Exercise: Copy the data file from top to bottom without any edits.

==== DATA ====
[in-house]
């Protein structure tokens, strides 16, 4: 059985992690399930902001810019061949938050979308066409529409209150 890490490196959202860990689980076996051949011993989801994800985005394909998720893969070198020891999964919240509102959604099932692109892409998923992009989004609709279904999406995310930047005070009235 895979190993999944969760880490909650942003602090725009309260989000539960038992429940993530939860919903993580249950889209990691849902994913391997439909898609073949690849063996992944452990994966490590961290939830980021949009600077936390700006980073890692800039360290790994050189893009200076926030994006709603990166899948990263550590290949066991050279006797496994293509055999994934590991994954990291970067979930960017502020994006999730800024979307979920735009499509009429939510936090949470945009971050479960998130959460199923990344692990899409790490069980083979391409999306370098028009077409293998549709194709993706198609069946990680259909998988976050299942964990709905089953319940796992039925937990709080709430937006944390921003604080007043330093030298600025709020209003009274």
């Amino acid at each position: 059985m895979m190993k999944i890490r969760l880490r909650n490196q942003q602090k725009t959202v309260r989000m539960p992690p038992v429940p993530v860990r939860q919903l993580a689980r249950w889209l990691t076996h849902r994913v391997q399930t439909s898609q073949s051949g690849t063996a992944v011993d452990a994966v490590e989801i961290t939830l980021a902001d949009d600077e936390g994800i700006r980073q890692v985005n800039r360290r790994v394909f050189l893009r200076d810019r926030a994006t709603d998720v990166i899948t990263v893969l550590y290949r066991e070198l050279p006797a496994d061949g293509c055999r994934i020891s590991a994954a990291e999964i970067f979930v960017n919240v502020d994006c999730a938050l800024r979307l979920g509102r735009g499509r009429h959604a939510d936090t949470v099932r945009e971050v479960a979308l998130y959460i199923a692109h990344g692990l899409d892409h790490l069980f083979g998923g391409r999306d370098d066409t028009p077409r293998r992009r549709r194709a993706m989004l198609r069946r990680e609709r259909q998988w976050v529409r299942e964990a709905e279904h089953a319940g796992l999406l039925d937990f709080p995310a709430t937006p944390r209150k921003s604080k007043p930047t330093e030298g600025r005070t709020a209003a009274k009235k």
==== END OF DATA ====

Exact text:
[in-house]
């Protein structure tokens, strides 16, 4: 059985992690399930902001810019061949938050979308066409529409209150 890490490196959202860990689980076996051949011993989801994800985005394909998720893969070198020891999964919240509102959604099932692109892409998923992009989004609709279904999406995310930047005070009235 895979190993999944969760880490909650942003602090725009309260989000539960038992429940993530939860919903993580249950889209990691849902994913391997439909898609073949690849063996992944452990994966490590961290939830980021949009600077936390700006980073890692800039360290790994050189893009200076926030994006709603990166899948990263550590290949066991050279006797496994293509055999994934590991994954990291970067979930960017502020994006999730800024979307979920735009499509009429939510936090949470945009971050479960998130959460199923990344692990899409790490069980083979391409999306370098028009077409293998549709194709993706198609069946990680259909998988976050299942964990709905089953319940796992039925937990709080709430937006944390921003604080007043330093030298600025709020209003009274």
């Amino acid at each position: 059985m895979m190993k999944i890490r969760l880490r909650n490196q942003q602090k725009t959202v309260r989000m539960p992690p038992v429940p993530v860990r939860q919903l993580a689980r249950w889209l990691t076996h849902r994913v391997q399930t439909s898609q073949s051949g690849t063996a992944v011993d452990a994966v490590e989801i961290t939830l980021a902001d949009d600077e936390g994800i700006r980073q890692v985005n800039r360290r790994v394909f050189l893009r200076d810019r926030a994006t709603d998720v990166i899948t990263v893969l550590y290949r066991e070198l050279p006797a496994d061949g293509c055999r994934i020891s590991a994954a990291e999964i970067f979930v960017n919240v502020d994006c999730a938050l800024r979307l979920g509102r735009g499509r009429h959604a939510d936090t949470v099932r945009e971050v479960a979308l998130y959460i199923a692109h990344g692990l899409d892409h790490l069980f083979g998923g391409r999306d370098d066409t028009p077409r293998r992009r549709r194709a993706m989004l198609r069946r990680e609709r259909q998988w976050v529409r299942e964990a709905e279904h089953a319940g796992l999406l039925d937990f709080p995310a709430t937006p944390r209150k921003s604080k007043p930047t330093e030298g600025r005070t709020a209003a009274k009235k």